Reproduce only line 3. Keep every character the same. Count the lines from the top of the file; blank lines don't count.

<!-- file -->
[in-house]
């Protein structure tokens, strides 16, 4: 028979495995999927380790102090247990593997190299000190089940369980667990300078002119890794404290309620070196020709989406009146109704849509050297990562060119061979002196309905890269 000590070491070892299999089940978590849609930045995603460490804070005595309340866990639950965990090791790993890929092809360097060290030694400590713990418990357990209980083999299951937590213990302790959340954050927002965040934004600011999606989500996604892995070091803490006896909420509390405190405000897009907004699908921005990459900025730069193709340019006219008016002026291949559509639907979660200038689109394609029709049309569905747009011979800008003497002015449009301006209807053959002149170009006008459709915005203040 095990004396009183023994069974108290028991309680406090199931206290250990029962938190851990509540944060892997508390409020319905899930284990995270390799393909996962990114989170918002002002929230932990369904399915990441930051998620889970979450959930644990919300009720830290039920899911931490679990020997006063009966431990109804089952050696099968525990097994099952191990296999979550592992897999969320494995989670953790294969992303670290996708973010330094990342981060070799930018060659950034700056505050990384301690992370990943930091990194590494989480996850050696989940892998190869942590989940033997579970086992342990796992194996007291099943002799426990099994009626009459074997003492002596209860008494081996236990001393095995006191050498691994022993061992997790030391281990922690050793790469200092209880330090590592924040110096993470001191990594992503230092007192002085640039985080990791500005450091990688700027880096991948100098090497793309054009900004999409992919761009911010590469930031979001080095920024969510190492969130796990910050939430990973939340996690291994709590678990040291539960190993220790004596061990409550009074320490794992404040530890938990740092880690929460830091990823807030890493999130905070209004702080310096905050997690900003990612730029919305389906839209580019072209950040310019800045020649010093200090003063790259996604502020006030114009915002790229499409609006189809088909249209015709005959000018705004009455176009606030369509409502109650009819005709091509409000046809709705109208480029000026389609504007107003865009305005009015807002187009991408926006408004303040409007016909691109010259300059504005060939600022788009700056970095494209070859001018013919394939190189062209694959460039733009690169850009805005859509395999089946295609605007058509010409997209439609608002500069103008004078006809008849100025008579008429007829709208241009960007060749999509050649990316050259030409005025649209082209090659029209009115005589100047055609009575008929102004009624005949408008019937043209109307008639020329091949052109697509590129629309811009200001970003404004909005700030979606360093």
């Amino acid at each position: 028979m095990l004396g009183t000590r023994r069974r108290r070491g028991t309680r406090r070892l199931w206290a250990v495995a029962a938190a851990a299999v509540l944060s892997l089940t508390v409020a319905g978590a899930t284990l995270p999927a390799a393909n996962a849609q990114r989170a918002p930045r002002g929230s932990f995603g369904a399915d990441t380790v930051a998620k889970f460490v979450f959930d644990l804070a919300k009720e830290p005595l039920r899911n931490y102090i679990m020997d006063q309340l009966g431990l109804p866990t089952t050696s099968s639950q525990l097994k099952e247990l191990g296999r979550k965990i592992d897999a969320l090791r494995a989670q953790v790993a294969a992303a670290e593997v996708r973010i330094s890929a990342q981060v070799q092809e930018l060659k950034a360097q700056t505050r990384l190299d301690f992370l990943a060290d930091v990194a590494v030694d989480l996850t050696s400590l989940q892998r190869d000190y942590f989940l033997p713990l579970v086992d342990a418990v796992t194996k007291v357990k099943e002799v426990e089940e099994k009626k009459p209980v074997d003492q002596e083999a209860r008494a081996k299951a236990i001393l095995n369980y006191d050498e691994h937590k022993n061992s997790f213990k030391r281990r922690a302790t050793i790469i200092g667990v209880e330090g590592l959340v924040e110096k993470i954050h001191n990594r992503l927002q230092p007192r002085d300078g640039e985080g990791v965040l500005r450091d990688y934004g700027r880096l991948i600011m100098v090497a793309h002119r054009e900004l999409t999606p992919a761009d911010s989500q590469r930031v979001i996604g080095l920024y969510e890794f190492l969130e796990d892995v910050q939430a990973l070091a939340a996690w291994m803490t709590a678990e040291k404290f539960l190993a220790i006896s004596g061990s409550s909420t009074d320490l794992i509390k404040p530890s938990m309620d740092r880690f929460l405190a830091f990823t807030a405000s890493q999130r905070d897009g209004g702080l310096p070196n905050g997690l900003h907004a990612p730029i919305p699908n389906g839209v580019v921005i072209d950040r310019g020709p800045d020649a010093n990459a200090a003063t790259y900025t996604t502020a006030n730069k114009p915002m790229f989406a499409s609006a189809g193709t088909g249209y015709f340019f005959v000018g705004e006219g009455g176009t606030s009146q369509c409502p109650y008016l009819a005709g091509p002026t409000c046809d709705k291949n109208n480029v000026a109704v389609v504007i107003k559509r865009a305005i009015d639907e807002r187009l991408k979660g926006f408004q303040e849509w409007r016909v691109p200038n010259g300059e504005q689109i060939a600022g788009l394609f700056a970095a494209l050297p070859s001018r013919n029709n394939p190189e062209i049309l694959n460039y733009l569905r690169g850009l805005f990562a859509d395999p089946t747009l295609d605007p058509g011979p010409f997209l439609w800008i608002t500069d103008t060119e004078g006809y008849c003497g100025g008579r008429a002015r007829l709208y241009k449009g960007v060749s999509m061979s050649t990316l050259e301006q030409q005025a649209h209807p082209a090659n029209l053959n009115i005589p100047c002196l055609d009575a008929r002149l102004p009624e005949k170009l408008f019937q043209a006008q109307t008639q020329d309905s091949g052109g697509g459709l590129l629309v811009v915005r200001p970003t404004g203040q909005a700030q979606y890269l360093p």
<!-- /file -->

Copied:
């Amino acid at each position: 028979m095990l004396g009183t000590r023994r069974r108290r070491g028991t309680r406090r070892l199931w206290a250990v495995a029962a938190a851990a299999v509540l944060s892997l089940t508390v409020a319905g978590a899930t284990l995270p999927a390799a393909n996962a849609q990114r989170a918002p930045r002002g929230s932990f995603g369904a399915d990441t380790v930051a998620k889970f460490v979450f959930d644990l804070a919300k009720e830290p005595l039920r899911n931490y102090i679990m020997d006063q309340l009966g431990l109804p866990t089952t050696s099968s639950q525990l097994k099952e247990l191990g296999r979550k965990i592992d897999a969320l090791r494995a989670q953790v790993a294969a992303a670290e593997v996708r973010i330094s890929a990342q981060v070799q092809e930018l060659k950034a360097q700056t505050r990384l190299d301690f992370l990943a060290d930091v990194a590494v030694d989480l996850t050696s400590l989940q892998r190869d000190y942590f989940l033997p713990l579970v086992d342990a418990v796992t194996k007291v357990k099943e002799v426990e089940e099994k009626k009459p209980v074997d003492q002596e083999a209860r008494a081996k299951a236990i001393l095995n369980y006191d050498e691994h937590k022993n061992s997790f213990k030391r281990r922690a302790t050793i790469i200092g667990v209880e330090g590592l959340v924040e110096k993470i954050h001191n990594r992503l927002q230092p007192r002085d300078g640039e985080g990791v965040l500005r450091d990688y934004g700027r880096l991948i600011m100098v090497a793309h002119r054009e900004l999409t999606p992919a761009d911010s989500q590469r930031v979001i996604g080095l920024y969510e890794f190492l969130e796990d892995v910050q939430a990973l070091a939340a996690w291994m803490t709590a678990e040291k404290f539960l190993a220790i006896s004596g061990s409550s909420t009074d320490l794992i509390k404040p530890s938990m309620d740092r880690f929460l405190a830091f990823t807030a405000s890493q999130r905070d897009g209004g702080l310096p070196n905050g997690l900003h907004a990612p730029i919305p699908n389906g839209v580019v921005i072209d950040r310019g020709p800045d020649a010093n990459a200090a003063t790259y900025t996604t502020a006030n730069k114009p915002m790229f989406a499409s609006a189809g193709t088909g249209y015709f340019f005959v000018g705004e006219g009455g176009t606030s009146q369509c409502p109650y008016l009819a005709g091509p002026t409000c046809d709705k291949n109208n480029v000026a109704v389609v504007i107003k559509r865009a305005i009015d639907e807002r187009l991408k979660g926006f408004q303040e849509w409007r016909v691109p200038n010259g300059e504005q689109i060939a600022g788009l394609f700056a970095a494209l050297p070859s001018r013919n029709n394939p190189e062209i049309l694959n460039y733009l569905r690169g850009l805005f990562a859509d395999p089946t747009l295609d605007p058509g011979p010409f997209l439609w800008i608002t500069d103008t060119e004078g006809y008849c003497g100025g008579r008429a002015r007829l709208y241009k449009g960007v060749s999509m061979s050649t990316l050259e301006q030409q005025a649209h209807p082209a090659n029209l053959n009115i005589p100047c002196l055609d009575a008929r002149l102004p009624e005949k170009l408008f019937q043209a006008q109307t008639q020329d309905s091949g052109g697509g459709l590129l629309v811009v915005r200001p970003t404004g203040q909005a700030q979606y890269l360093p």